It makes me think about how dangerous things can be and why we do them in the first place. After all the talk about gun restrictions lately I was glad to hear that nobody was up in arms wanting to ban sidewalks or walking or recording podcasts as a result of this injury, although all three played a role in Larry Miller's head injury and coma. Why is it that some things are accepted as having an inherent, acceptable amount of danger (like walking down the sidewalk) and others are considered too dangerous to even consider.

Dangers of Mining


This train of thought led me to another topic in the news recently. It seems that several political groups in Virginia vehemently oppose the lifting of a ban on Uranium mining. Recent increases in the price of uranium have made a deposit near Coles Hill a profitable ore reserve but these political groups still support a ban on uranium mining in the area.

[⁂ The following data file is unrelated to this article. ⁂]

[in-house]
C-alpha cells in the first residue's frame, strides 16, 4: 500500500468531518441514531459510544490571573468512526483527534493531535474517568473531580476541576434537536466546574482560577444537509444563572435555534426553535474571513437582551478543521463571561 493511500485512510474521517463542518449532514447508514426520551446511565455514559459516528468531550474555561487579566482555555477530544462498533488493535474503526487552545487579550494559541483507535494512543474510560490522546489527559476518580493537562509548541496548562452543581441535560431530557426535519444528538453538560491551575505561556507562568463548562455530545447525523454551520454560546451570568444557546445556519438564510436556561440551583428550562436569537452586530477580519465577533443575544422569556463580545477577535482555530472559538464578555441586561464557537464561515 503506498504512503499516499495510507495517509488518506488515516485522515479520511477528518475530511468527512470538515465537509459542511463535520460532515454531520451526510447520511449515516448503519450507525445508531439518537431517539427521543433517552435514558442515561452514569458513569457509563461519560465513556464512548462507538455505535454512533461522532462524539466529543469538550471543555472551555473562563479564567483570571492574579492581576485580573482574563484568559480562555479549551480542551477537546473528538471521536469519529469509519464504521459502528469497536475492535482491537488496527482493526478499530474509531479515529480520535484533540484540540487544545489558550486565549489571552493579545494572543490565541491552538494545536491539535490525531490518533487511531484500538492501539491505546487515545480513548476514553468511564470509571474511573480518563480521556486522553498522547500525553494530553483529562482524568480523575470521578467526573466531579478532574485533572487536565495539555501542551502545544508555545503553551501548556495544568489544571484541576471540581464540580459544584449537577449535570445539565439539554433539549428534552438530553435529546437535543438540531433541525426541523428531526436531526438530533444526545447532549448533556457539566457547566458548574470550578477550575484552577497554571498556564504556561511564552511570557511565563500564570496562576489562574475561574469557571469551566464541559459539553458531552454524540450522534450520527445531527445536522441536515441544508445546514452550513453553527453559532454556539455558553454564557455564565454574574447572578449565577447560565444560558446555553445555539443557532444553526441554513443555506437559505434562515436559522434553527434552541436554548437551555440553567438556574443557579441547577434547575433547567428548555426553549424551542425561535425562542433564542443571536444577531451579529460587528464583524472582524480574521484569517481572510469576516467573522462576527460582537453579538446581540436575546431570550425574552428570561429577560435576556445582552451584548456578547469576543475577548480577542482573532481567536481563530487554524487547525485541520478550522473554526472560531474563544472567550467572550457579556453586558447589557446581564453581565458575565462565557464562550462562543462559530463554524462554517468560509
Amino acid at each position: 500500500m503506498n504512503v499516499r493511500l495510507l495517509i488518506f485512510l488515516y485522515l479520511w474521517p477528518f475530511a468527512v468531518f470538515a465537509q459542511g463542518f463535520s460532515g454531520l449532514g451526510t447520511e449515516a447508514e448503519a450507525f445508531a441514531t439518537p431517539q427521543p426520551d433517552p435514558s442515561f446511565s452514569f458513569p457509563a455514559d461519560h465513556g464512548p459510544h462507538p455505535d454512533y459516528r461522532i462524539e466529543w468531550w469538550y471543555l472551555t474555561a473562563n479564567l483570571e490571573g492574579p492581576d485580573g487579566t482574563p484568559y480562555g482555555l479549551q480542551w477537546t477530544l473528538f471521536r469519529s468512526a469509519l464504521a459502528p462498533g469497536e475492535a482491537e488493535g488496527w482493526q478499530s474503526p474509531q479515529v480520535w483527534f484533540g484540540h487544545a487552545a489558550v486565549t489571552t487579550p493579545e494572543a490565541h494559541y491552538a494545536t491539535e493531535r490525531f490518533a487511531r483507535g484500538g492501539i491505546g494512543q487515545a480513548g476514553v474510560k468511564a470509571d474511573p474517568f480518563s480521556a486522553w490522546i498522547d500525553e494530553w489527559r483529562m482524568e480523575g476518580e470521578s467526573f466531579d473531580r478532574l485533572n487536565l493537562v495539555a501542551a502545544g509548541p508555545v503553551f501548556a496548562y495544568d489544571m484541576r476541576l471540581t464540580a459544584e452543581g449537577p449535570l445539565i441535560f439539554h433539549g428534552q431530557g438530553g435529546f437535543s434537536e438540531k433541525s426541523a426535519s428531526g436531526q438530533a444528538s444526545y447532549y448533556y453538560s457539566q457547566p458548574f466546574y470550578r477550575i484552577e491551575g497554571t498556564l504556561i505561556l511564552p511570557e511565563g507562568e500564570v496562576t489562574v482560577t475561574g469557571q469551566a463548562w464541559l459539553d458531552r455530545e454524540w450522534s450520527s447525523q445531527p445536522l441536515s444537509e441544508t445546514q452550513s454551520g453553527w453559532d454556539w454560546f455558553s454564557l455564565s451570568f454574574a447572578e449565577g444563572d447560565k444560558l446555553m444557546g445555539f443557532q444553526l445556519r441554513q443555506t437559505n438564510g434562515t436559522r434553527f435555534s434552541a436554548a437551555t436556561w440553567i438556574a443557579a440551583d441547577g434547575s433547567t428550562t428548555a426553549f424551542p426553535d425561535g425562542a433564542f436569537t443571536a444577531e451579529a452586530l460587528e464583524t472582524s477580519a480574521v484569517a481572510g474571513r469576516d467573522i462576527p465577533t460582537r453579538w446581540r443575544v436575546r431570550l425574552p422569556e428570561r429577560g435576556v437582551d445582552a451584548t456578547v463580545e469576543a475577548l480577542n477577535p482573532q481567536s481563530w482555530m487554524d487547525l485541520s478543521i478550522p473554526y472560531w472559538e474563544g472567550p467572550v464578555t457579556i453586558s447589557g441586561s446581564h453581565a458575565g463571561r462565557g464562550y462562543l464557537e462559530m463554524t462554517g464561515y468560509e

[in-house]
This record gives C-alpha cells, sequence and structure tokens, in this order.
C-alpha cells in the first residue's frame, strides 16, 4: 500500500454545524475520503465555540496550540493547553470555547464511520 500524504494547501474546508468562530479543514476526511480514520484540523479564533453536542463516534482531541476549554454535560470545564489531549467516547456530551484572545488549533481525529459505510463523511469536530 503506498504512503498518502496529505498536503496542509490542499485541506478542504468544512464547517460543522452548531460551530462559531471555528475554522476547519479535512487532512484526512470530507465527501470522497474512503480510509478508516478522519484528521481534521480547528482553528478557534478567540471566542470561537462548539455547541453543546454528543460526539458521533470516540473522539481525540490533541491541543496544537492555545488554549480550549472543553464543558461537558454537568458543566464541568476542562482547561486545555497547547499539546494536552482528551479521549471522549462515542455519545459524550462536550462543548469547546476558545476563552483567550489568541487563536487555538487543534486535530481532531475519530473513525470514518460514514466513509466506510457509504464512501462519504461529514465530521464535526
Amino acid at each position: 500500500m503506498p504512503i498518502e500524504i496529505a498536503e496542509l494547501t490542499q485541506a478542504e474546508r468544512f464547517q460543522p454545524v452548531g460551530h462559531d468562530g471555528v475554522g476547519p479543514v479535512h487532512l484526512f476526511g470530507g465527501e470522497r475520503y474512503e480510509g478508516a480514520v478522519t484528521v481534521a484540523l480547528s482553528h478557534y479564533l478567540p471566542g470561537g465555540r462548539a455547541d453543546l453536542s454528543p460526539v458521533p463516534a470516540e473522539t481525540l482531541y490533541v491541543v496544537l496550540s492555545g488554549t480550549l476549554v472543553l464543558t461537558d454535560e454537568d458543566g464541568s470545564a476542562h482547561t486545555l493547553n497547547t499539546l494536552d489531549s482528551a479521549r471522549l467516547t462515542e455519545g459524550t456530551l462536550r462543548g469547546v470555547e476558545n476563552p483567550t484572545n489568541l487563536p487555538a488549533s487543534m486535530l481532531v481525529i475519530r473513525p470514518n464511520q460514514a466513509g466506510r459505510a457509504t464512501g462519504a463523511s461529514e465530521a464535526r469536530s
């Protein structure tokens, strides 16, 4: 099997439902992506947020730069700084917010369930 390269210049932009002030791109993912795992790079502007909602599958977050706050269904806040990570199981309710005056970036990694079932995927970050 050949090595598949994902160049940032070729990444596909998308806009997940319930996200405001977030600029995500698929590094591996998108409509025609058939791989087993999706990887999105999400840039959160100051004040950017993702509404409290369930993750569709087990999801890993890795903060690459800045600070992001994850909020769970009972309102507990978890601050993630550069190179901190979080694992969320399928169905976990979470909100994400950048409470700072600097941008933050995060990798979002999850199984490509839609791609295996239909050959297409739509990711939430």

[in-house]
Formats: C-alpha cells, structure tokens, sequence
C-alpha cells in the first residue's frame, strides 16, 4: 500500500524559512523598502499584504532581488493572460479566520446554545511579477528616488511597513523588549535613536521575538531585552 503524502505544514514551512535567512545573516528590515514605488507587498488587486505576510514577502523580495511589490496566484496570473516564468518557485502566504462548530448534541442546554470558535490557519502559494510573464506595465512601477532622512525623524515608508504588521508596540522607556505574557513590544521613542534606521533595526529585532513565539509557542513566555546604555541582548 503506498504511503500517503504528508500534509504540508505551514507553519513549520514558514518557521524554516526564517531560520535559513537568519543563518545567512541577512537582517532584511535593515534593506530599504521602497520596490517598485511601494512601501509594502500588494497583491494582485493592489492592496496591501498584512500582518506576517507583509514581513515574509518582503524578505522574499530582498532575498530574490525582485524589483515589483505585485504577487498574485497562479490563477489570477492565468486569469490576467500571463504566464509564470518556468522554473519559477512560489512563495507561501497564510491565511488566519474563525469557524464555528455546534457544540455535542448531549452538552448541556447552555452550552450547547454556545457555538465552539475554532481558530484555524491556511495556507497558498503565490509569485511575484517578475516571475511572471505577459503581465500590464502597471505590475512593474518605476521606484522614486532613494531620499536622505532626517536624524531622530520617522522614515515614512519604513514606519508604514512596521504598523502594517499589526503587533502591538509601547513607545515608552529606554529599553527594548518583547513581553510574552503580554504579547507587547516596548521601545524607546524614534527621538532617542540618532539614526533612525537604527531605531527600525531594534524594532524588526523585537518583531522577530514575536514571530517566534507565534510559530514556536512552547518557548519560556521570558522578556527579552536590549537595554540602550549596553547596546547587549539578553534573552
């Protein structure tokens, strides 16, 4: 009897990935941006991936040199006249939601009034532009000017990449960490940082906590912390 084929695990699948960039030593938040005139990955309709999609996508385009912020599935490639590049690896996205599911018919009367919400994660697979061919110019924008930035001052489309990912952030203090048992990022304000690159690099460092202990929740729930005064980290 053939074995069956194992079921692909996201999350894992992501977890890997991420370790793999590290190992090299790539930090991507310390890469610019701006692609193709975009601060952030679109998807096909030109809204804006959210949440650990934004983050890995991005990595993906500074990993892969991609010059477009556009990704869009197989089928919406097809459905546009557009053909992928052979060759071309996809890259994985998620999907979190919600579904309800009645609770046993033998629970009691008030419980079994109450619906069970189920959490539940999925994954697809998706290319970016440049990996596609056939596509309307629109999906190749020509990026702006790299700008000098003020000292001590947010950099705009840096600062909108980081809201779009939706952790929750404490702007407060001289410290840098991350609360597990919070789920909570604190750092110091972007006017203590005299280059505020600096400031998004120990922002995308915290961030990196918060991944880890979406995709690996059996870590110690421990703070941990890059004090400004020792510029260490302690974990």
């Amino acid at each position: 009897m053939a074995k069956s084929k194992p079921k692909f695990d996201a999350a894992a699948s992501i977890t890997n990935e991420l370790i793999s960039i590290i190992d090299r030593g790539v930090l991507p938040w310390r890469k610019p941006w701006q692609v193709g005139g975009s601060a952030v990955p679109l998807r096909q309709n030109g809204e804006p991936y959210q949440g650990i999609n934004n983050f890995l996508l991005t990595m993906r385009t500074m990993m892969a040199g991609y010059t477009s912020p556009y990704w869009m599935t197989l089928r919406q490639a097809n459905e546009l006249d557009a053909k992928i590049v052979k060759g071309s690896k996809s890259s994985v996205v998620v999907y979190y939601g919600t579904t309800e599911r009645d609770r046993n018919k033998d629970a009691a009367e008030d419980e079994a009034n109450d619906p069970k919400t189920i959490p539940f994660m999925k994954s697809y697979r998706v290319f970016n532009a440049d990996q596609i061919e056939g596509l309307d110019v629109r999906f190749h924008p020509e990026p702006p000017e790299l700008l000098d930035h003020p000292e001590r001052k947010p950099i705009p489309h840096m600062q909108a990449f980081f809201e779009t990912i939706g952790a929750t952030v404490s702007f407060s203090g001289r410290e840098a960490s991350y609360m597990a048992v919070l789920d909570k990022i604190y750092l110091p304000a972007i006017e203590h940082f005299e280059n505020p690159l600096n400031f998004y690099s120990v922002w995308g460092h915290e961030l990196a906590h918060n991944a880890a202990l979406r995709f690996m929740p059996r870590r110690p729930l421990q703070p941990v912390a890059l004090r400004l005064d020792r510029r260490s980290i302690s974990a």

No one can deny that the mining and milling of any resource contains an inherent amount of risk and uranium mining is no different but at what point do the rewards outweigh the risks? When does the number of jobs created prompt you to allow mining? Does the influx of raw materials to the local and global economy offset some risks? What if mining, milling and tailings disposal could be done in a safe manner, overseen by the most stringent government oversight agency in the world?

Nobody can tell you that a mining operation doesn't have the potential for something to go wrong. No matter what safety measures are put in place, there is still the potential for an accident. Of course, Larry Miller could still tell us that walking down the sidewalk carries the potential for accidents.